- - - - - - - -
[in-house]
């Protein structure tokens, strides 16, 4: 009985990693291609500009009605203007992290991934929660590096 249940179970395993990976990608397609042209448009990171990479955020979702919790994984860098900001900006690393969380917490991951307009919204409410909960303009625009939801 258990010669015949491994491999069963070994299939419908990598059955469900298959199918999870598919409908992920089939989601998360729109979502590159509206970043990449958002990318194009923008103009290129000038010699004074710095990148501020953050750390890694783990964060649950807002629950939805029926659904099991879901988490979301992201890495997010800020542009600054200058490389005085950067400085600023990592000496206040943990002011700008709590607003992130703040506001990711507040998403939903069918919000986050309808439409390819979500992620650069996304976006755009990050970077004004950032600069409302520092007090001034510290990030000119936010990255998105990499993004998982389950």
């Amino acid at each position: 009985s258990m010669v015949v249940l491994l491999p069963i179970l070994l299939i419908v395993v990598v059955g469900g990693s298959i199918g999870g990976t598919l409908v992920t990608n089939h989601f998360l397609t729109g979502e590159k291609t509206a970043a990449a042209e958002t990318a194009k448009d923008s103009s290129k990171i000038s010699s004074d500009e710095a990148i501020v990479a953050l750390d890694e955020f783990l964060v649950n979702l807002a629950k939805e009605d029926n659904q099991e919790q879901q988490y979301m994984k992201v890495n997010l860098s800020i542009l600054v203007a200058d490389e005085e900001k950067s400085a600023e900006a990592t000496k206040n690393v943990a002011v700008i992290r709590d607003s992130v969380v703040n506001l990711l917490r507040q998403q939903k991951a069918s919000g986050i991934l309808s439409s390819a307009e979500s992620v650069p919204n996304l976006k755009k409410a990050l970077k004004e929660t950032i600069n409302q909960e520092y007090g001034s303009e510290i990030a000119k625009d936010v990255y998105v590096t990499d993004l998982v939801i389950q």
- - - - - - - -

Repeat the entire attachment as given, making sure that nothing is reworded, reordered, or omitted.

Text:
[in-house]
């Protein structure tokens, strides 16, 4: 009985990693291609500009009605203007992290991934929660590096 249940179970395993990976990608397609042209448009990171990479955020979702919790994984860098900001900006690393969380917490991951307009919204409410909960303009625009939801 258990010669015949491994491999069963070994299939419908990598059955469900298959199918999870598919409908992920089939989601998360729109979502590159509206970043990449958002990318194009923008103009290129000038010699004074710095990148501020953050750390890694783990964060649950807002629950939805029926659904099991879901988490979301992201890495997010800020542009600054200058490389005085950067400085600023990592000496206040943990002011700008709590607003992130703040506001990711507040998403939903069918919000986050309808439409390819979500992620650069996304976006755009990050970077004004950032600069409302520092007090001034510290990030000119936010990255998105990499993004998982389950």
């Amino acid at each position: 009985s258990m010669v015949v249940l491994l491999p069963i179970l070994l299939i419908v395993v990598v059955g469900g990693s298959i199918g999870g990976t598919l409908v992920t990608n089939h989601f998360l397609t729109g979502e590159k291609t509206a970043a990449a042209e958002t990318a194009k448009d923008s103009s290129k990171i000038s010699s004074d500009e710095a990148i501020v990479a953050l750390d890694e955020f783990l964060v649950n979702l807002a629950k939805e009605d029926n659904q099991e919790q879901q988490y979301m994984k992201v890495n997010l860098s800020i542009l600054v203007a200058d490389e005085e900001k950067s400085a600023e900006a990592t000496k206040n690393v943990a002011v700008i992290r709590d607003s992130v969380v703040n506001l990711l917490r507040q998403q939903k991951a069918s919000g986050i991934l309808s439409s390819a307009e979500s992620v650069p919204n996304l976006k755009k409410a990050l970077k004004e929660t950032i600069n409302q909960e520092y007090g001034s303009e510290i990030a000119k625009d936010v990255y998105v590096t990499d993004l998982v939801i389950q």